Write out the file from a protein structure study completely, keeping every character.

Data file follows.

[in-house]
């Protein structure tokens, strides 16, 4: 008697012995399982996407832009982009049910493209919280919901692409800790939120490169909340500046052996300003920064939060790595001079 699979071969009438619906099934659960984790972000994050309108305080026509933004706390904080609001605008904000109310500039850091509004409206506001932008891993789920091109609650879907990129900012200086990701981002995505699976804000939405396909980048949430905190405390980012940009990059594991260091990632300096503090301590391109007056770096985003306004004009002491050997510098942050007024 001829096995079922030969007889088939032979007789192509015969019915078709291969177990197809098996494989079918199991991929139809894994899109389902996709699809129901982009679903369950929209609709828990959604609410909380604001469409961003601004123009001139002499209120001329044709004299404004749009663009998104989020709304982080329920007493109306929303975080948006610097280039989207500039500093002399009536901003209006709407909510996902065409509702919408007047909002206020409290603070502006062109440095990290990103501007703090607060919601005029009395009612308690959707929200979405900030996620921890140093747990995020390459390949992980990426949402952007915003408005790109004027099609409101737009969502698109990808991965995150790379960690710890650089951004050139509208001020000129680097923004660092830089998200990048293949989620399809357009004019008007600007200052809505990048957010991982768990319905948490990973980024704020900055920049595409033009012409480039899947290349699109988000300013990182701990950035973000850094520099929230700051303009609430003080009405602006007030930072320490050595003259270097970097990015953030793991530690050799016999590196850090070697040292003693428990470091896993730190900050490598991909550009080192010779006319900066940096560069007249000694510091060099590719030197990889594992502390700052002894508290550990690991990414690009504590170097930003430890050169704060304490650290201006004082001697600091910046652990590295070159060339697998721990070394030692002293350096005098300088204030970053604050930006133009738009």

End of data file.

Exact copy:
[in-house]
């Protein structure tokens, strides 16, 4: 008697012995399982996407832009982009049910493209919280919901692409800790939120490169909340500046052996300003920064939060790595001079 699979071969009438619906099934659960984790972000994050309108305080026509933004706390904080609001605008904000109310500039850091509004409206506001932008891993789920091109609650879907990129900012200086990701981002995505699976804000939405396909980048949430905190405390980012940009990059594991260091990632300096503090301590391109007056770096985003306004004009002491050997510098942050007024 001829096995079922030969007889088939032979007789192509015969019915078709291969177990197809098996494989079918199991991929139809894994899109389902996709699809129901982009679903369950929209609709828990959604609410909380604001469409961003601004123009001139002499209120001329044709004299404004749009663009998104989020709304982080329920007493109306929303975080948006610097280039989207500039500093002399009536901003209006709407909510996902065409509702919408007047909002206020409290603070502006062109440095990290990103501007703090607060919601005029009395009612308690959707929200979405900030996620921890140093747990995020390459390949992980990426949402952007915003408005790109004027099609409101737009969502698109990808991965995150790379960690710890650089951004050139509208001020000129680097923004660092830089998200990048293949989620399809357009004019008007600007200052809505990048957010991982768990319905948490990973980024704020900055920049595409033009012409480039899947290349699109988000300013990182701990950035973000850094520099929230700051303009609430003080009405602006007030930072320490050595003259270097970097990015953030793991530690050799016999590196850090070697040292003693428990470091896993730190900050490598991909550009080192010779006319900066940096560069007249000694510091060099590719030197990889594992502390700052002894508290550990690991990414690009504590170097930003430890050169704060304490650290201006004082001697600091910046652990590295070159060339697998721990070394030692002293350096005098300088204030970053604050930006133009738009």